The Locus of Control - Taking Control of Your Musical Destiny

author: James Scott date: 10/15/2013 category: general music
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The Locus of Control - Taking Control of Your Musical Destiny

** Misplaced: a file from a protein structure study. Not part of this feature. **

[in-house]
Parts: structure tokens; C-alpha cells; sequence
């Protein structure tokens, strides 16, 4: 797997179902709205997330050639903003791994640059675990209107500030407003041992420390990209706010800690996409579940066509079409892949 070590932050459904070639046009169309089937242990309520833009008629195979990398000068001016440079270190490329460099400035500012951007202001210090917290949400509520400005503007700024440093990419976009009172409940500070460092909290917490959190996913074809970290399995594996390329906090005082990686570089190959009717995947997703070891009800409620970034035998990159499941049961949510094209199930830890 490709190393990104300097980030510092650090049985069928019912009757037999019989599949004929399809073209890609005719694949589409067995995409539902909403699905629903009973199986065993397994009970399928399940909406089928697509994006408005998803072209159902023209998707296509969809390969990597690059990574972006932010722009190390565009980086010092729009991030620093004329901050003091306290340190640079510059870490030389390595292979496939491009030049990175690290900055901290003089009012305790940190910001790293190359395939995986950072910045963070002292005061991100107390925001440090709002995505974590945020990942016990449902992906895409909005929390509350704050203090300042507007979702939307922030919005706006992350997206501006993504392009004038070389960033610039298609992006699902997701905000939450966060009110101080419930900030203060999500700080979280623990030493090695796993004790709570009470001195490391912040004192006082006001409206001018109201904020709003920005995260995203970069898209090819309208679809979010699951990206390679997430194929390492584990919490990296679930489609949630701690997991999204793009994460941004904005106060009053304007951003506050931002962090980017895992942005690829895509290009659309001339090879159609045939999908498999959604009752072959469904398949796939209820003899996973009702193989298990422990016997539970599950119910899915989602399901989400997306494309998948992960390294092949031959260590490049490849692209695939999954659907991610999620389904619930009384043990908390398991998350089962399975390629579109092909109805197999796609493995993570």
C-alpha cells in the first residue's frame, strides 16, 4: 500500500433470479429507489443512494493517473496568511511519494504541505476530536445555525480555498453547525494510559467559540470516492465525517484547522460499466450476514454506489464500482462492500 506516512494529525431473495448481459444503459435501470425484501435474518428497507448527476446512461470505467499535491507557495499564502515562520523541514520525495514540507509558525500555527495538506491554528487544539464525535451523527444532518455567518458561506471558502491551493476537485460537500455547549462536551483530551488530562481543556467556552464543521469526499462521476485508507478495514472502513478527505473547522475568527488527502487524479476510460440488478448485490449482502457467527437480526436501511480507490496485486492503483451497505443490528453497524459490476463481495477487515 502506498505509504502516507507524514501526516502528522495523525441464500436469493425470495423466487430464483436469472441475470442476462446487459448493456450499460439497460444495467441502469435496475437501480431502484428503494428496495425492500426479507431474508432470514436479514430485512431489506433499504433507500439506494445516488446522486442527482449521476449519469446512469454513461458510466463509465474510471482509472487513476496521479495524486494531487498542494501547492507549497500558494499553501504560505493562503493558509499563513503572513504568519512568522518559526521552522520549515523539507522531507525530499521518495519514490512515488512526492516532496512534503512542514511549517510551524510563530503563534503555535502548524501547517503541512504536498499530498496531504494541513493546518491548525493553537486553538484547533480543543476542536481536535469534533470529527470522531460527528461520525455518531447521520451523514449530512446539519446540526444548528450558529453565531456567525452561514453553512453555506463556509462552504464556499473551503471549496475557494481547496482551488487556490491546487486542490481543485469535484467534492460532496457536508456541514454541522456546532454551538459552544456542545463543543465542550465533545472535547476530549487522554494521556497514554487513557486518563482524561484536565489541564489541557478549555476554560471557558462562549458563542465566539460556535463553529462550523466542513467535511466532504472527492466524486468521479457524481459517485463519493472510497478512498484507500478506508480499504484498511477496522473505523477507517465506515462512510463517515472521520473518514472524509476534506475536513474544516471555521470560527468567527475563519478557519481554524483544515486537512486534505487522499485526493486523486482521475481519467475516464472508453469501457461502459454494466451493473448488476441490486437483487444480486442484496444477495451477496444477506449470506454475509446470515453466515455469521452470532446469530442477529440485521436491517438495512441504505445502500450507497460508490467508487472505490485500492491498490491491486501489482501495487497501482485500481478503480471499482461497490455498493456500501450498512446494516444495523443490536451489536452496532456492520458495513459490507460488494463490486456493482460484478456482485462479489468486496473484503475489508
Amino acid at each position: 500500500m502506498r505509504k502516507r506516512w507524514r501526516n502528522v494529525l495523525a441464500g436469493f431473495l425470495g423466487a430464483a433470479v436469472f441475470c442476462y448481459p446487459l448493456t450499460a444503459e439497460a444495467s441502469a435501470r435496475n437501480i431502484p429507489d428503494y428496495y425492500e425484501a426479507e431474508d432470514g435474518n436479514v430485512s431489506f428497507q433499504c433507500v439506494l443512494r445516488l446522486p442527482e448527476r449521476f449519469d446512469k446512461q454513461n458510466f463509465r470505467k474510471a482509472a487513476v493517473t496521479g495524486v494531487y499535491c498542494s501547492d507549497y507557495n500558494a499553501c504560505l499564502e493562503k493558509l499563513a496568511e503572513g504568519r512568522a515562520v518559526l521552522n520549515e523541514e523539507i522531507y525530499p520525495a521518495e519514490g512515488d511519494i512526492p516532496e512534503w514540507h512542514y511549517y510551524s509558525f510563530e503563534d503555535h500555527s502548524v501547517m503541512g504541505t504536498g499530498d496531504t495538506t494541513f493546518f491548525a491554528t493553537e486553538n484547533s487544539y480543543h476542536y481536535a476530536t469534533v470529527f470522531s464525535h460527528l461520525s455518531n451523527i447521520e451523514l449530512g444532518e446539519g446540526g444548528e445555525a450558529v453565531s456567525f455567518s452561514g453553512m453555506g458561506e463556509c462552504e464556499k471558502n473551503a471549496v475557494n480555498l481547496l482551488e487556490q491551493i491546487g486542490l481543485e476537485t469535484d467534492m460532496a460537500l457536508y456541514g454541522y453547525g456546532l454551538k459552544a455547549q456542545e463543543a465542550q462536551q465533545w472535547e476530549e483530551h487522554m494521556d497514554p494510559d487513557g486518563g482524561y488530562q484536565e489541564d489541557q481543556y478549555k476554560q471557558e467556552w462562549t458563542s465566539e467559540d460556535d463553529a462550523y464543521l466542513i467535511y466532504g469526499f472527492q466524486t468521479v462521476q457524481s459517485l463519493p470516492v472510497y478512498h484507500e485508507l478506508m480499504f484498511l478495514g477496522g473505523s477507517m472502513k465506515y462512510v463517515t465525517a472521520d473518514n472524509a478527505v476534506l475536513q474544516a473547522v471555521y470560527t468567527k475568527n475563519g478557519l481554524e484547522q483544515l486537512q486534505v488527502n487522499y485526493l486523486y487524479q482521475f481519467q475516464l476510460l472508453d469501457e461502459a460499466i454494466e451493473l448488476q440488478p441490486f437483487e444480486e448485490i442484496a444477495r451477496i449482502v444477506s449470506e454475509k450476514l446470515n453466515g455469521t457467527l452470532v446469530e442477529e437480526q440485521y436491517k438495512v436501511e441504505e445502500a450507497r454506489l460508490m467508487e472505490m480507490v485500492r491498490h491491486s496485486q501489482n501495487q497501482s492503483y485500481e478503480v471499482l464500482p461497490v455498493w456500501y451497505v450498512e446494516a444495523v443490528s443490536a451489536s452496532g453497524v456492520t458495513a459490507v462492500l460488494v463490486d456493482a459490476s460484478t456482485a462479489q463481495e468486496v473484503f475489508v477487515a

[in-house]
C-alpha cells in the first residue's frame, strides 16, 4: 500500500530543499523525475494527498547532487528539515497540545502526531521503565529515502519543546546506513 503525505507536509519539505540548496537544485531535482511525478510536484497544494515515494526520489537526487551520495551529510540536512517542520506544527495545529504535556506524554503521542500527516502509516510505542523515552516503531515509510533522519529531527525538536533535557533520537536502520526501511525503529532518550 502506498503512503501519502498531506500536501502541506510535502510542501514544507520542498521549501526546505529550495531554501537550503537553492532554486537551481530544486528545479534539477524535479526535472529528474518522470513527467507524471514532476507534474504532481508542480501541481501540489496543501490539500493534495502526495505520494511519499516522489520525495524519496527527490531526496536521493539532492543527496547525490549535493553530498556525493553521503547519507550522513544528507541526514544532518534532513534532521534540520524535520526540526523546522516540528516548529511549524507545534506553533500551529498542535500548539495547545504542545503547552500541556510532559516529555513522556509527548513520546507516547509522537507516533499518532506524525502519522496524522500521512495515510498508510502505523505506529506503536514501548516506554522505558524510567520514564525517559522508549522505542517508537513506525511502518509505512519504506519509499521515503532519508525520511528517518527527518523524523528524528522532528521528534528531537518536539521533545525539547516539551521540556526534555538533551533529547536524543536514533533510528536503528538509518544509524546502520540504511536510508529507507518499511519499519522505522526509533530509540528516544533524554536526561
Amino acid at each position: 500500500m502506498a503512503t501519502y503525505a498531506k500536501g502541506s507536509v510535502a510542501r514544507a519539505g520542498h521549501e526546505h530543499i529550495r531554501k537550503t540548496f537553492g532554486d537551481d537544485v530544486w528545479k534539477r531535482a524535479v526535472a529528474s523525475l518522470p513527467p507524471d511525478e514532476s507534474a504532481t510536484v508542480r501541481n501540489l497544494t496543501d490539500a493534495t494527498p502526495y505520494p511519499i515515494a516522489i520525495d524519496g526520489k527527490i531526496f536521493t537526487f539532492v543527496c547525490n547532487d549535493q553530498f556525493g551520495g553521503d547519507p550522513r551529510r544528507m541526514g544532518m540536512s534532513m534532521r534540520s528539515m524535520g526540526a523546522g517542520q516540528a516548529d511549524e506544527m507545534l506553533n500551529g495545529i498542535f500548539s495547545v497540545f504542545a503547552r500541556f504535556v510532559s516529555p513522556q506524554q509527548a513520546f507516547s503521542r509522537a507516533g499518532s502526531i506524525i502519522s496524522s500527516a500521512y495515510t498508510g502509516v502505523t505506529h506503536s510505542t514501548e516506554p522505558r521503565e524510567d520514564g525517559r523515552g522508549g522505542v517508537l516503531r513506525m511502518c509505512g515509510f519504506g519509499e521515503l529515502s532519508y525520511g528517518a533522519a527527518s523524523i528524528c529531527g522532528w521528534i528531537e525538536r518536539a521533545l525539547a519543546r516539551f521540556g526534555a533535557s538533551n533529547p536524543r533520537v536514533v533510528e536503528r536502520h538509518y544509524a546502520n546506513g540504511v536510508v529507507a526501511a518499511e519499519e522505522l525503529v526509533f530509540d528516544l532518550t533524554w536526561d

Some bands and musicians do much better than others. Some get great gigs, record great albums, make money – and others don't, despite having just as much musical talent. What is the difference between these bands? It's something that a lot of people would really like to know, especially those in the bands that are struggling. My speciality area is recording, but I see these things in so many of the bands that I see and speak to. Some bands tear through the recording process and produce amazing albums in no time, others don't even finish, some don't even start. Again, this has nothing to do with how good their songs are or how good they are at their instruments. You only have to turn on MTV to see very mediocre musicians and songwriters with the world at their feet, and you only have to go to your local "toilet" venue to see great musicians with no career at all. So what separates the successful musicians that I work with from the ones that fail? There's a few factors at work, but the most important is this – how do they approach problems? In music, whatever you do, you're going to come across challenges, problems and frustrations. In recording, for instance, there is the issue of finance, practical and musical problems during the process, as well as distributing, marketing and selling the album when it's done. There are bands that crack those problems, and those that don't. There are bands that record fantastic albums and then sell millions of copies. Maybe your band hasn't done that. So what makes the other band different to yours, or if you don't have a band, makes another musician more successful than you? Think about your answer to that question for a bit, and be sure that you have an answer in your head before you read the next paragraph. Now, there are no "right" or "wrong" answers to that question, every band is different. But there are "good" and "bad" answers. If you answer was something like "Those bands have done [thing] and we haven't," then that's a "good" answer. If your answer began with "Those bands had [thing] happen to them and we haven't" then that's a "bad" answer. What's the difference? The difference is that the bands that get things done are always questioning what THEY can do to solve their problems. Bands that get nowhere are obsessed with what OTHER PEOPLE can do to solve their problems. It's a vitally important distinction. Failed bands are those that wait around for solutions to their problems to fall out of the sky. Or maybe there's one harassed bandleader whose musicians are waiting for him to fix everything rather than take responsibility for themselves – those kinds of bands tend to collapse before too long. Plenty of bands look jealously at other bands who have got places that they haven't. What they don't realise is that those bands aren't really any different to them, or at least weren't when they set out. Name any big band, and at some point they were just like you – a bunch of dudes with guitars, big dreams, and not much money. Now they are where they are. They DID THINGS to get there. Those things are all things that you can do. Management, record deals, albums and tours aren't things that happened to them out of nowhere for no reason, they are things that that band DID THINGS to get. Things that you can do. Those bands didn't complain about other bands getting the breaks, they sat down and worked out what those bands DID to get into that position, and then did those things. From my perspective as a producer, the big wall that most bands come across when they want to record is finance. They don't have the money to record. So, what to do about it? The bands that fail are the ones that try to persuade me (or other producers/professionals), i.e. other people, to do something for them, such as to drop their rates, or to complain that someone else should give them the money, simply because they don't have it. The ones that succeed are the ones that think about what THEY can do to solve the problem. How can WE raise enough money? How can WE work differently to reduce the cost? What deal can WE offer the producer/mix engineer/whoever to reduce the up-front cost? Whilst other bands are moaning about the hand that life has dealt them and how things aren't fair, these other bands, who face exactly the same problems, are getting ahead. This is what's known in psychological circles as an "Internal Locus of Control" – the understanding that you are the biggest, or even the only, influence on the outcomes of your life. It's a refusal to put the responsibility for your outcomes on other people. There is a tendency to group "blame" for a problem with "responsibility" for solving it. That's not how the world works. Someone else may be responsible for whatever mess you are in, but YOU are the one that will have to solve it. Sorry. Other people are rubbish. Don't rely on them. If you do need someone else to do something for you, it's still your responsibility to get out there and make sure they do it, and give them a reason to. There is this poisonous idea in the heads of so many musicians that successful bands and musicians got "lucky." It's nonsense. The universe is governed by the laws of cause and effect. Bands that got record deals or whatever got them as a consequence of what they did, not because someone rolled the dice and chose them at random. If someone did a band a favour, it didn't come out of the blue – it was as a consequence of what that band did (and didn't do) to get into a position where someone decided it was in their interests to help them. These people don't have superpowers. You are capable of everything that they are capable of. So it's not about what does or doesn't happen, or who is involved, or anything about the music – it's about the way the people involved think, and how they approach problems. Everything you want is out there, but it's nobody's responsibility but your own to go and get it. Stop waiting for other people to do things for you - they won't, unless you do something that gives them a good reason to. About the Author: James Scott is a music producer in London, UK. He works with up and coming bands to get them noticed in the industry, provided that they get of their asses and actually do something. For recording, one thing you can do right now is sign up here for a free video course on how to approach recording an album – including how to massively reduce the cost. It's time to start solving problems rather than complaining about them.